I've contributed to the H2 source code a few times, and in the process I got to learn much about how a database engine is implemented.
H2 home: http://www.h2database.com/
H2 Github repo: https://github.com/h2database/h2database
I attended a few years back and learnt an awful lot, this is the course page:
Haven't found the accompanying slides yet, but they must be somewhere on their website.
You might want to read some overviews on:
* postgres atomicity: https://brandur.org/postgres-atomicity * postgres disk format: http://rachbelaid.com/introduction-to-postgres-physical-storage/
This is the problem Portier (https://portier.github.io/) and OIDC aim to solve, ie to be able to auth on any website with an auth instance you run.
I love this idea because it's much easier to secure one thing whose sole purpose is authentication than to secure every thing you want to authenticate on.
That's not going to stop people from using those exact values. How many breaches have we seen due to the lack of sane defaults? Tutorial code (especially when written by the people putting out the software) is a default, and it's likely to result in plenty of people running this exact code in production.
If you have any questions, feel free to ask ahead.
I've also seen discussion on an official OAuth2 server plugin, what with the rapid increase of https sites, thanks to the likes of LetsEncrypt.
There's a well supported OAuth2.0 server plugin here: https://en-gb.wordpress.org/plugins/oauth2-provider/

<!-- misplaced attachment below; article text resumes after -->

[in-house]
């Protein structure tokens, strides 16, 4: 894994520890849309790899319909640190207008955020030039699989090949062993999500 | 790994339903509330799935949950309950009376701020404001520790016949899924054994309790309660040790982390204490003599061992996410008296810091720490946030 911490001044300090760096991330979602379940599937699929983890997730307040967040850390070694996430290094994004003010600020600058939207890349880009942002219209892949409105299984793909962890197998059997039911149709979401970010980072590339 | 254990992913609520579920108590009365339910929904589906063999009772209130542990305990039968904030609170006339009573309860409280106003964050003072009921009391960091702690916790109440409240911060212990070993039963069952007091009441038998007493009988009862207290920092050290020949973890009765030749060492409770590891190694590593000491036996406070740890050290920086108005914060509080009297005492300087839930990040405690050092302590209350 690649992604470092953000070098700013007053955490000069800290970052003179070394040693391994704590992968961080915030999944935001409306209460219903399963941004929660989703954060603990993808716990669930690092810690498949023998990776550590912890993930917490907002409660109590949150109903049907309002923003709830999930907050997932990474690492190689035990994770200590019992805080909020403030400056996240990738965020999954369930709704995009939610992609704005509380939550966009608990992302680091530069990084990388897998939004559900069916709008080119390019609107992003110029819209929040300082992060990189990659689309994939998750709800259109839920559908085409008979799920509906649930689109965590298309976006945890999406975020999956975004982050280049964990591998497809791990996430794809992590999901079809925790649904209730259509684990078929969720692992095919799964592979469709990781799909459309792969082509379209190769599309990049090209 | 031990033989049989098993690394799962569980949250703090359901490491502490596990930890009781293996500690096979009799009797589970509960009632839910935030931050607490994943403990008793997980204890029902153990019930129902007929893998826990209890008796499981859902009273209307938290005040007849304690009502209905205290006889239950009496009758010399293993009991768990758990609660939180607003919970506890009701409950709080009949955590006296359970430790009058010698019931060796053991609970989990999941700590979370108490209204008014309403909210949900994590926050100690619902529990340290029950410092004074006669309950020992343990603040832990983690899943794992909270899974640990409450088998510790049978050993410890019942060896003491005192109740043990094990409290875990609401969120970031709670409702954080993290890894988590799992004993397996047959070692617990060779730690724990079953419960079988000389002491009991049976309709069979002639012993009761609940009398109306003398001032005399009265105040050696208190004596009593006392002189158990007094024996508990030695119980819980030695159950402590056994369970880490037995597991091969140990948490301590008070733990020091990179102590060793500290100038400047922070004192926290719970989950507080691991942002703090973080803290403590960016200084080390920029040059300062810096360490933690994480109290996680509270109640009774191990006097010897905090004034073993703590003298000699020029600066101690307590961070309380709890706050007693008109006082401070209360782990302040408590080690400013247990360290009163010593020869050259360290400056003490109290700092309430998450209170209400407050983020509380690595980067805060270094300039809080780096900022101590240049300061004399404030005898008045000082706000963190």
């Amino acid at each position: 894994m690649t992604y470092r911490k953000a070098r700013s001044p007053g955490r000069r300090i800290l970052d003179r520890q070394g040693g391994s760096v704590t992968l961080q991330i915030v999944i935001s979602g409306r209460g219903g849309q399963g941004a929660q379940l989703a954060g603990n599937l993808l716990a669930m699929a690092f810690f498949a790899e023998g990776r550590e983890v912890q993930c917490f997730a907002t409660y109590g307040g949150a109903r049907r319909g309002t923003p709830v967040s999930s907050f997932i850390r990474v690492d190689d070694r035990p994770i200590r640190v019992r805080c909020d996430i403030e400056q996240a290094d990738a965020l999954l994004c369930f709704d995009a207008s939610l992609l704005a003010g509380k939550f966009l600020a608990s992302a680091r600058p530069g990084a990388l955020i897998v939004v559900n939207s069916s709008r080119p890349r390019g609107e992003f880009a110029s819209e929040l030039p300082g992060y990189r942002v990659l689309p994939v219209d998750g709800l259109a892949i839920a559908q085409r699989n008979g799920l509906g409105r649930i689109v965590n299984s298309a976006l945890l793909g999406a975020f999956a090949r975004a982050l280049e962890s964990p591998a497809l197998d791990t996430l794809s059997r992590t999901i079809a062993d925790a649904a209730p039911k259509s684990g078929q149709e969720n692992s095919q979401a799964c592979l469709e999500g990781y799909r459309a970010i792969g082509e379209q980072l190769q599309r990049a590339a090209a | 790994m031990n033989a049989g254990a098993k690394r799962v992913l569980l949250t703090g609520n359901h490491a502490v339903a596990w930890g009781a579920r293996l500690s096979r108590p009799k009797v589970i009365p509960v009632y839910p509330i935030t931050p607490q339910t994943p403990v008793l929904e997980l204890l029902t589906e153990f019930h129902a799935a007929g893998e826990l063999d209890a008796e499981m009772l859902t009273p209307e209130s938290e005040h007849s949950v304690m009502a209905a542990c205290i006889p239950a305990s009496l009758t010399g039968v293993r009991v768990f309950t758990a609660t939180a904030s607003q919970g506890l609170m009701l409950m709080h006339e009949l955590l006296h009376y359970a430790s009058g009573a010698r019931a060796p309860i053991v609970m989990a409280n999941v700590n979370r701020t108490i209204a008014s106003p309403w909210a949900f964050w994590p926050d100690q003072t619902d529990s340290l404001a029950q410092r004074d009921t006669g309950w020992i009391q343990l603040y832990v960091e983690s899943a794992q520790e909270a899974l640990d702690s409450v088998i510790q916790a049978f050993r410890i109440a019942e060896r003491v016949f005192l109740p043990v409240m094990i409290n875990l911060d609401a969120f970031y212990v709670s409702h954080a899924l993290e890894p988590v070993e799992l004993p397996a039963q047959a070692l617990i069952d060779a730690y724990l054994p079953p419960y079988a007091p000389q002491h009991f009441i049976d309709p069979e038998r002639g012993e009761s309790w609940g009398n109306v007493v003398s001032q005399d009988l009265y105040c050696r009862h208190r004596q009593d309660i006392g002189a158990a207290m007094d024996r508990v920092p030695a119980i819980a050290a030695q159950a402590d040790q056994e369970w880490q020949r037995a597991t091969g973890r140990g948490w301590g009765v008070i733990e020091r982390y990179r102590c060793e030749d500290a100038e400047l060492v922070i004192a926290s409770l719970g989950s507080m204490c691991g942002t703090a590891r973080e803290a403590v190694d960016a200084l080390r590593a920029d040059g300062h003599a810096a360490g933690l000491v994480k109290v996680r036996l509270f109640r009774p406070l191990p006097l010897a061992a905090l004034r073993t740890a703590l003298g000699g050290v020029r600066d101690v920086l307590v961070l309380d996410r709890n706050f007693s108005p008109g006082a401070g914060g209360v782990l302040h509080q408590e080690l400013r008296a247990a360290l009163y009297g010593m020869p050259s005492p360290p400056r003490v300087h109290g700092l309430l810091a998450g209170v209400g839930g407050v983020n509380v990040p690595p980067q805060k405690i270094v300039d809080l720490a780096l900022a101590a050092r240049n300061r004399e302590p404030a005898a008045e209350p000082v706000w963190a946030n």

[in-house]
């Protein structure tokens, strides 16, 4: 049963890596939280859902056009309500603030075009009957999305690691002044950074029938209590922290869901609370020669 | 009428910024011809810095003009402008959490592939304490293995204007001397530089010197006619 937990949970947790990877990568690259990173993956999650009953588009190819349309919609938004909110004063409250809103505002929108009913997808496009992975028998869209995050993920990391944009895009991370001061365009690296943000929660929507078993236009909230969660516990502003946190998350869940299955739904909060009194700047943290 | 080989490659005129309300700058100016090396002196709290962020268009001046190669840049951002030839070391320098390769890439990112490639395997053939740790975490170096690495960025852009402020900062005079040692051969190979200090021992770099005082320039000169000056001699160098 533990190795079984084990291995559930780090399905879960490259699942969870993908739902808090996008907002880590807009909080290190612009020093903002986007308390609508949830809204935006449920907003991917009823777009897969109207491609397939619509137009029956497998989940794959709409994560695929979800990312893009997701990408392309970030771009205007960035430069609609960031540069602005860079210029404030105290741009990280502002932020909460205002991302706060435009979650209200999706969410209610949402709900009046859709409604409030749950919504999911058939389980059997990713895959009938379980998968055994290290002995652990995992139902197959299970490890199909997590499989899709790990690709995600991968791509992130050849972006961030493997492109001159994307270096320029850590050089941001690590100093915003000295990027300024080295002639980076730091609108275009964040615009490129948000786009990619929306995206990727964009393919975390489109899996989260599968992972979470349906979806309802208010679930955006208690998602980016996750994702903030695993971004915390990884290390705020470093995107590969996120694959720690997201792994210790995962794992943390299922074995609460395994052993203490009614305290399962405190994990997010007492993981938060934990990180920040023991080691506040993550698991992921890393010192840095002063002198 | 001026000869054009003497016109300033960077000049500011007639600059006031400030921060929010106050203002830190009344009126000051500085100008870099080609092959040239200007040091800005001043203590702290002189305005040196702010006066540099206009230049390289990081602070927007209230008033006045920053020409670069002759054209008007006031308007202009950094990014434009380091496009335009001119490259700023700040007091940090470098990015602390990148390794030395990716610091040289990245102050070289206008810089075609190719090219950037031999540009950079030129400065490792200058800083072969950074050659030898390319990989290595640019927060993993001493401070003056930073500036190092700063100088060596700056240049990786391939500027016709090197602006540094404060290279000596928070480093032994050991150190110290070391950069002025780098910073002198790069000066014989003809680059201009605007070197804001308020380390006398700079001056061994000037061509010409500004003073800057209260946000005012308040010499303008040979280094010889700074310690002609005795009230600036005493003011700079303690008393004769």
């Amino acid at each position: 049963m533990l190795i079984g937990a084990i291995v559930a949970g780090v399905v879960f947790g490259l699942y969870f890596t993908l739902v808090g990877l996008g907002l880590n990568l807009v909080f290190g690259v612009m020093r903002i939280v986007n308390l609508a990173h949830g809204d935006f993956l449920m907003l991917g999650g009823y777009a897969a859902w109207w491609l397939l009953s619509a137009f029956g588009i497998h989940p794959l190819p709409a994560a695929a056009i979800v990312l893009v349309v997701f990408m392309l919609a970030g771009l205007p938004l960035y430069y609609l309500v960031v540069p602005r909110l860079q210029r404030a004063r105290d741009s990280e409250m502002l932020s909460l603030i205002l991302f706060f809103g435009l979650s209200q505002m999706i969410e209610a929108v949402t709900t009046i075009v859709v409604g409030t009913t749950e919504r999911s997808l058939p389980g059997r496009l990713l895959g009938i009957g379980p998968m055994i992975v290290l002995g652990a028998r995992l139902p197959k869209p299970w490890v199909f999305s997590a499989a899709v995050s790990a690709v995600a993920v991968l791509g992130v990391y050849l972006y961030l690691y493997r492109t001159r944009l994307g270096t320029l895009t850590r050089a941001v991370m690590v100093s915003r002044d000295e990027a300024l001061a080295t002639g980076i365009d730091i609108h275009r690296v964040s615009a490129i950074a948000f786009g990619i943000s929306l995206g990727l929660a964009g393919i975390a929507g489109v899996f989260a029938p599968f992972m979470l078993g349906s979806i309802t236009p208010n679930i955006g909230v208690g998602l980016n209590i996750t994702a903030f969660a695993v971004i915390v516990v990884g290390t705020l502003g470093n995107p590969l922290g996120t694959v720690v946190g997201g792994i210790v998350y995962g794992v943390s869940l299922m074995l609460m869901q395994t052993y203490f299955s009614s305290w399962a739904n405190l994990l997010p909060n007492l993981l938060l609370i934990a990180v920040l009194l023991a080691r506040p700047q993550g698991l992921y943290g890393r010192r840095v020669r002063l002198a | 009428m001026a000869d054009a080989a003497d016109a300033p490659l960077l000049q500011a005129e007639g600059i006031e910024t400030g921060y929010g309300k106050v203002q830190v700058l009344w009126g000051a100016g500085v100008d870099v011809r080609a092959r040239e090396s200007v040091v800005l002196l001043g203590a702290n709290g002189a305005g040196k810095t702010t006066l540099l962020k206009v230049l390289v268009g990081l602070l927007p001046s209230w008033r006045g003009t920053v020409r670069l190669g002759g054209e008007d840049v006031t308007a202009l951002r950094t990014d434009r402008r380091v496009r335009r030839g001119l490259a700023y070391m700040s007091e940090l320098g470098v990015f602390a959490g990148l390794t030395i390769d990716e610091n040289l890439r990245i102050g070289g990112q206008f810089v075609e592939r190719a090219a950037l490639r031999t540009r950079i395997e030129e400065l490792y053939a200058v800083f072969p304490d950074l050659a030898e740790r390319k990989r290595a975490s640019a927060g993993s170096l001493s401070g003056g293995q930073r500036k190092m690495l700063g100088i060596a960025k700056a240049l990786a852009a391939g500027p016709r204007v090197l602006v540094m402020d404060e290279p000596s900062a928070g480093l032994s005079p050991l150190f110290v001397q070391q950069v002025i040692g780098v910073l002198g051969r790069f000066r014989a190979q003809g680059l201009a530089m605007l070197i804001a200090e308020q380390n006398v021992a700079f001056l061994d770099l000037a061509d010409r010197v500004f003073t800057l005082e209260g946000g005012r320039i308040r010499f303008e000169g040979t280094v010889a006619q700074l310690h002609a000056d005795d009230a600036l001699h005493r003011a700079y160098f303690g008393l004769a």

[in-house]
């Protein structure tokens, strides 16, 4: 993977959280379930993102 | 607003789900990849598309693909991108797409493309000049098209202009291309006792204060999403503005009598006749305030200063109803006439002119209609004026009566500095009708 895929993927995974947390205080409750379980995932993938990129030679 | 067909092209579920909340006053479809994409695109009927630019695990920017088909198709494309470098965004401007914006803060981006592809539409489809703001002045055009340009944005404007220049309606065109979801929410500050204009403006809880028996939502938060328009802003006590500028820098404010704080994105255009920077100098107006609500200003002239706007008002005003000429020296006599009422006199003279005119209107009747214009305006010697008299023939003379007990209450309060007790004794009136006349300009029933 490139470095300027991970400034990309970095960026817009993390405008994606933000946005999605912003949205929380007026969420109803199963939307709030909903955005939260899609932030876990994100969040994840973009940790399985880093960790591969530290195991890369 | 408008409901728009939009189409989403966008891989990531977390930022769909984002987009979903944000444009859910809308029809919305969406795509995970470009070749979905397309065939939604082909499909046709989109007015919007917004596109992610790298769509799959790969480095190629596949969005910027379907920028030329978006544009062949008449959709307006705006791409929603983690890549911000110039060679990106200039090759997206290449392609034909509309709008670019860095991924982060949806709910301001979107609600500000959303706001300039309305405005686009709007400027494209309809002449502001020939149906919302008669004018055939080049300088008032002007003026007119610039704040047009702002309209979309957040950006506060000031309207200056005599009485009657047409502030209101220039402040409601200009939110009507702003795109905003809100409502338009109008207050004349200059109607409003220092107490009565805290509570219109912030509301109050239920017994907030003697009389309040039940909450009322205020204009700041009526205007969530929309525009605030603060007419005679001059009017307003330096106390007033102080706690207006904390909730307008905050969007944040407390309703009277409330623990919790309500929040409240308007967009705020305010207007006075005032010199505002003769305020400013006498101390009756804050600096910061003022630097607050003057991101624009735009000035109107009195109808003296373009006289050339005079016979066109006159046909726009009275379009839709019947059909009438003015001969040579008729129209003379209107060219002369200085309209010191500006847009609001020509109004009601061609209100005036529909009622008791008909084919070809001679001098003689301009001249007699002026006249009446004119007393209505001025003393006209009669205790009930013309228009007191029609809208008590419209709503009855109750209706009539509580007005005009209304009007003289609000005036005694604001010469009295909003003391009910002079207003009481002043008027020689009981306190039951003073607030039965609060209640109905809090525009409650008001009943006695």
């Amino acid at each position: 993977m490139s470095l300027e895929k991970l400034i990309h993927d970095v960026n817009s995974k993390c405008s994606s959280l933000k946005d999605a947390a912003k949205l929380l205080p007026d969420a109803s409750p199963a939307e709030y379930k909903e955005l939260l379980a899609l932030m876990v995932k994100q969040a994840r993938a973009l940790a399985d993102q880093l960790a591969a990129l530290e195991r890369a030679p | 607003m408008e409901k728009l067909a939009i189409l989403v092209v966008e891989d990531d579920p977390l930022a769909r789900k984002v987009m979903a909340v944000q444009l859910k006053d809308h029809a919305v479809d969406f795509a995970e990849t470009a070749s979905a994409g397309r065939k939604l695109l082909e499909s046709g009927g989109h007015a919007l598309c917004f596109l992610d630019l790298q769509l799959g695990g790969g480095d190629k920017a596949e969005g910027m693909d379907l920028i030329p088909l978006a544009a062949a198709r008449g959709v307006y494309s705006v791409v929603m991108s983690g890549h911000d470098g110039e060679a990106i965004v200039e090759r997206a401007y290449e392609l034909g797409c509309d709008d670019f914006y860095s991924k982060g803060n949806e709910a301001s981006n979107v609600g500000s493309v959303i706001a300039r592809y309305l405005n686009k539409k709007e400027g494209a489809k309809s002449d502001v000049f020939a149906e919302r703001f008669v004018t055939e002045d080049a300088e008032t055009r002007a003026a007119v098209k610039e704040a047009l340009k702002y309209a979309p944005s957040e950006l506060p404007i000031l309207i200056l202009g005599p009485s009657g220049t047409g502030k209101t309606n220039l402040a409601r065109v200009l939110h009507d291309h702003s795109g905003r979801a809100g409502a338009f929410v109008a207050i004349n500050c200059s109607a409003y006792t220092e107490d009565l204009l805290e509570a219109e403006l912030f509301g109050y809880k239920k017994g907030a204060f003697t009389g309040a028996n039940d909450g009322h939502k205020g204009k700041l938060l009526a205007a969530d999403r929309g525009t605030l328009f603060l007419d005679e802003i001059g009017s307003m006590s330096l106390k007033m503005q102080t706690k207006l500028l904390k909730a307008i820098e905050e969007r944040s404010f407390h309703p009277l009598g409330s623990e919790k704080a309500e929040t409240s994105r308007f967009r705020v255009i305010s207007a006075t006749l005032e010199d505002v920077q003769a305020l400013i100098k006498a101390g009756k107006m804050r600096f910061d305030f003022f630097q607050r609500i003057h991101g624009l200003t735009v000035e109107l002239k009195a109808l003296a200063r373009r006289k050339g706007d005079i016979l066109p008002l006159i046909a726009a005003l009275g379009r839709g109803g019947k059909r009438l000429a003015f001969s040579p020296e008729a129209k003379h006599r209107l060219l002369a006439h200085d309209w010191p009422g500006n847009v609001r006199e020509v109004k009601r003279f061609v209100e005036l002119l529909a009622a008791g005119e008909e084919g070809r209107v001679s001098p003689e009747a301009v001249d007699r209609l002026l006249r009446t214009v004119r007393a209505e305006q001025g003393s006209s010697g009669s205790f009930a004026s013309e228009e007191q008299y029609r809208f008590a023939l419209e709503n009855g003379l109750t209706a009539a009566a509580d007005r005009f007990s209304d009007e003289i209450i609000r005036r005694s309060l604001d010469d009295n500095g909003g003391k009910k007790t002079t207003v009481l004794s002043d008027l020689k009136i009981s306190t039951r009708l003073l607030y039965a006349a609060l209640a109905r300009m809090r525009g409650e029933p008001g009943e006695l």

But you'd be wise to only run it via https.
I've been playing around with it recently and it seems to be a very capable OIDC/Oauth2 provider indeed.
See it here: https://github.com/RichardKnop/go-oauth2-server
Available as docker container. You can simply deploy it via docker-compose up.
Yours seem to be better maintained though :)
"how do you handle privacy?" "yes"
Is there something in the works that would make it possible for 'donors' to cover the annual enrollment costs for others? Or would that defeat the purpose?
And this is off-topic but that's brilliant photography - kudos to the photographer(s)!
The language used to describe this program seems to land it in the US' medical system debate. EG enrolling in health coverage. A lot of the comments here are focusing on that debate.
I imagine the situation is different enough (industry, patients, funding, etc.) to make the comparison something of an analogy.
In any case, I'd like to hear a bit more about watsi's role and goals. Is this a medical insurance/bureaucracy infrastructure governments can adopt? An alternative way to raise/use donor aid, funding insurance instead of clinics? Are "crowdfunding" and "coverage" separate initiatives?
It looks like they are just appifying the missionariy/charity elements already going on in african nations, not providing universal healthcare. To have real universal health care would involve a lot of infrastructure building and education which would be way beyond what a small start up could do.
Silicon Valley VC-based universal coverage sponsored with crowdfunding: "wooooho that's super great! I love technology"
I would laugh if It wasn't for the milions not being able to afford basic healthcare.
Rather than develop a long-term set of healthcare provider alternatives, they're depending on selling a story and getting funding from people sensitive to heart-warming stories on the internet to "change the world". If any link in their public relations chain is broken, there goes the project.
I really like the idea. But copying a Sally Struthers late-80s TV commercial probably isn't going to solve healthcare.
In the end, I learned about mains filtering, switch mode power supplies, safety clearances, fail-safety, microcontrollers and programming touch screens all at the same time. Despite there being cheaper, off-the-shelf solutions available, I preferred this approach.